The Midrash suggests that the Israelites became embittered for two reasons: First, because they did not know whether the manna would descend the next day – that is they lacked faith in G-d; and second because although the manna had many and varied tastes, it did not contain the vegetables they remembered from Egypt. In other words, a miracle wasn’t miraculous enough for them. They lacked a consciousness of sufficiency, that what they had, what G-d had provided, was enough for them to be happy. By contrast, the chapter makes a point of the fact that the people would always move when the fiery cloud moved and would camp when it stood still, even though this meant moving from good campsites, travelling on consecutive days, etc. In this case the people accepted G-d’s judgement as sufficient. The teachers say that if we could only accept this concept, we would avoid most hardship. We have exactly what G-d want us to have, not an iota less. Any more is like wanting a sixth finger. Why, then, be jealous? Why steal or envy?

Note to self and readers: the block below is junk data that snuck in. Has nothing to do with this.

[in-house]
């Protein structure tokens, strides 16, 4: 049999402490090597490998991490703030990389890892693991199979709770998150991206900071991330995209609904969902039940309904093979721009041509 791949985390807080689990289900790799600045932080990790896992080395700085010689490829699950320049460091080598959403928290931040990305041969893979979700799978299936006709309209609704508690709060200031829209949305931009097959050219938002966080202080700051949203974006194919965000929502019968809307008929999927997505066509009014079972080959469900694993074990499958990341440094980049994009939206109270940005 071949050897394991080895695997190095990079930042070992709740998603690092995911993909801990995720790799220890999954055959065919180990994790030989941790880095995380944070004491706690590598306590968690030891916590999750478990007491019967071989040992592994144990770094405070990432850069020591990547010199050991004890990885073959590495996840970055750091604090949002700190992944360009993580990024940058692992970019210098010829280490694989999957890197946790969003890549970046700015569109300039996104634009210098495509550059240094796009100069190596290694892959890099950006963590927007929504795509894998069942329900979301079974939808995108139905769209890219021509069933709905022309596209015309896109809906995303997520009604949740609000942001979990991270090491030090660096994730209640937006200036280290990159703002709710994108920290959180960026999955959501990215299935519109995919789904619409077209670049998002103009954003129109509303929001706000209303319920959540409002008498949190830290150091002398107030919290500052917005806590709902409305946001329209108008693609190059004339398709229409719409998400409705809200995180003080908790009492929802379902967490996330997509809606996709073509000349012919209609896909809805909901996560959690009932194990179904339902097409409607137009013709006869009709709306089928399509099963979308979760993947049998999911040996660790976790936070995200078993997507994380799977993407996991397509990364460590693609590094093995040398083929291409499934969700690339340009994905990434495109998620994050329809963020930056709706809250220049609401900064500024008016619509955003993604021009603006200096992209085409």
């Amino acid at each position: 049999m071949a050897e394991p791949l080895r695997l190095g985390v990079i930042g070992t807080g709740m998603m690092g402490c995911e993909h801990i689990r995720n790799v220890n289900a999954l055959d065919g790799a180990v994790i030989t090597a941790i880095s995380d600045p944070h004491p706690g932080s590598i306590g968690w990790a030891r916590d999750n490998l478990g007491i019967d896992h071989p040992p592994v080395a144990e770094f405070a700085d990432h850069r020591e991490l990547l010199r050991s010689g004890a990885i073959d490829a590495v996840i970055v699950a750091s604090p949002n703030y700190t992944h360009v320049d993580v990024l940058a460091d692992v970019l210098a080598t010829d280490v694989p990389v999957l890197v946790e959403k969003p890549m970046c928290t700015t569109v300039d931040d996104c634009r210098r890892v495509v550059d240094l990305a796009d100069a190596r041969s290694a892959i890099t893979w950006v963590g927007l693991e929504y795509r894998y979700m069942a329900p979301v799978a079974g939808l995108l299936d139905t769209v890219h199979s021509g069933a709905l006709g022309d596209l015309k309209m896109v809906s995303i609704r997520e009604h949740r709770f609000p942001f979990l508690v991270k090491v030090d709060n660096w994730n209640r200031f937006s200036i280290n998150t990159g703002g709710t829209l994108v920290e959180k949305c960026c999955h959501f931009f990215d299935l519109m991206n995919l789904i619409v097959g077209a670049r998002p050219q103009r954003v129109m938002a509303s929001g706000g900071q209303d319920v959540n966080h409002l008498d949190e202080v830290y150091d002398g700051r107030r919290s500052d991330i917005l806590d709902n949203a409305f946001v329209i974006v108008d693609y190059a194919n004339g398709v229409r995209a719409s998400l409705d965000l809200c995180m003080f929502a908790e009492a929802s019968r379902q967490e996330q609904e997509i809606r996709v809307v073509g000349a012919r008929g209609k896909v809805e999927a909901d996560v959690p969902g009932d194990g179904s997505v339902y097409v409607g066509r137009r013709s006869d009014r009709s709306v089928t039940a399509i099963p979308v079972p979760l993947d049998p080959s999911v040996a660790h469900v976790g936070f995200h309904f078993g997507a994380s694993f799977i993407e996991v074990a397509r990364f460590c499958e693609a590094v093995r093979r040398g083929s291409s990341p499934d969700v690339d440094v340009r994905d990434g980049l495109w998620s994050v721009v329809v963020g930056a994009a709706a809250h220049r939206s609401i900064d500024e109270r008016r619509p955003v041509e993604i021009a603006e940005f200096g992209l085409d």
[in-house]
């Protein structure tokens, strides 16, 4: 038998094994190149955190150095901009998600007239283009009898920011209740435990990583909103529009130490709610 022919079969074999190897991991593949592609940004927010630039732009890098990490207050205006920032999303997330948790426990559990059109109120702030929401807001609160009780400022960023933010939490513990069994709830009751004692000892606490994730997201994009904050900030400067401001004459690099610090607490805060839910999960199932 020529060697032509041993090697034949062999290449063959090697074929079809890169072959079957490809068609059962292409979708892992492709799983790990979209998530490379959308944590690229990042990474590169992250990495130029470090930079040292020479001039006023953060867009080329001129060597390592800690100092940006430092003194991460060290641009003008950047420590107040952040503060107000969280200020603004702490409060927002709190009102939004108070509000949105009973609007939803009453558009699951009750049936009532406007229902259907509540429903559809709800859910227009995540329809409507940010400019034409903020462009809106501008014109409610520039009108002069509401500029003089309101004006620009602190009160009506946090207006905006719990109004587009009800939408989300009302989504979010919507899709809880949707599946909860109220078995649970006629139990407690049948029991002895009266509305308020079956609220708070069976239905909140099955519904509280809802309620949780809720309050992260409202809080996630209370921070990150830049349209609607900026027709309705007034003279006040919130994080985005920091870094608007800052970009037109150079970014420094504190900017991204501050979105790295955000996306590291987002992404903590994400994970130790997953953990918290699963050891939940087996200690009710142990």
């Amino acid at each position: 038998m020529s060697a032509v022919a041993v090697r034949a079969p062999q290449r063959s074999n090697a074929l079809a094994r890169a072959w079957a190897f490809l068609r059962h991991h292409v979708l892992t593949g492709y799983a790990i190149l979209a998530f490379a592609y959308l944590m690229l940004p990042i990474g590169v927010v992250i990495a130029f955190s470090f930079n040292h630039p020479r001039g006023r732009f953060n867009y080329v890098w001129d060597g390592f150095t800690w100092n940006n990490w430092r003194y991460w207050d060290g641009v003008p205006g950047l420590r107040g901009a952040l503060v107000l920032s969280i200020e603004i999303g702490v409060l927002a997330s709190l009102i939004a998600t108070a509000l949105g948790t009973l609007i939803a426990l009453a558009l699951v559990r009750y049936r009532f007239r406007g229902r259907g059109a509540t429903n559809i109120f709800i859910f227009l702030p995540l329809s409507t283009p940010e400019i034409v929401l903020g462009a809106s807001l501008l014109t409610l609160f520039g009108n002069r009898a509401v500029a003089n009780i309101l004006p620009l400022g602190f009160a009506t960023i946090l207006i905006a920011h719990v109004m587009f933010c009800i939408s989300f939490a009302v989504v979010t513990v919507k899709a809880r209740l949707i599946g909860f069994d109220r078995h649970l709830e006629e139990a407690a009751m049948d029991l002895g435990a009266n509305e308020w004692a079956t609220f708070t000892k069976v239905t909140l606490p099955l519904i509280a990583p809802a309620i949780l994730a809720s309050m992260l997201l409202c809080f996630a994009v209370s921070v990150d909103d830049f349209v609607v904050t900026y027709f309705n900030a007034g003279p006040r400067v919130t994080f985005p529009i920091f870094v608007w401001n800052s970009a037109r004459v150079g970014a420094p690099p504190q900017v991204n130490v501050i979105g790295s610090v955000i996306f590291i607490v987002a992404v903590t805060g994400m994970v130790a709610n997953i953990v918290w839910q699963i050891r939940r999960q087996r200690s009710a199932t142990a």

The second theme is that of humility. In the last chapter, when the princes of the tribes of Israel brought valuable gifts for the Mishkan, Aaron and the tribe of Levi were excluded. Aaron was upset about this, feeling it was G-d’s punishment for his participation in the affair of the Golden Calf. G-d told Aaron that this was not so, that he and the Levites would have a far greater honor, that of lighting the Menorah (for Aaron) and attending the Kohanim in the Temple for the Levites. In lighting the Menorah, the teachers tell us, Aaron used a step-stool with three steps. These steps represent the three evil personality traits of Jealously, Lust, and Pursuit of Honors, which drive a person away from G-d which must be overcome to truly serve G-d. Also on this theme of humility is Moses himself, who is described as the most modest man in the world. When Miriam and Aaron spoke ill of Moses, G-d Himself intervened because Moses would not have. Similarly, when, at G-d’s command, Moses created a Sanhedrin of 70 elders to help govern the people, and these elders were seized with an ecstasy and began to prophesy and teach the people, Moses, rather than being jealous, said: “Would that all the Lord’s people were prophets.” The other example of humility is when two of the people who had been engaged with burying Nadab and Avihu, Aaron’s sons, during the first Passover came to Moses and proposed a second Passover for themselves and others who were unable to observe, Moses took their proposal to G-d, who approved it.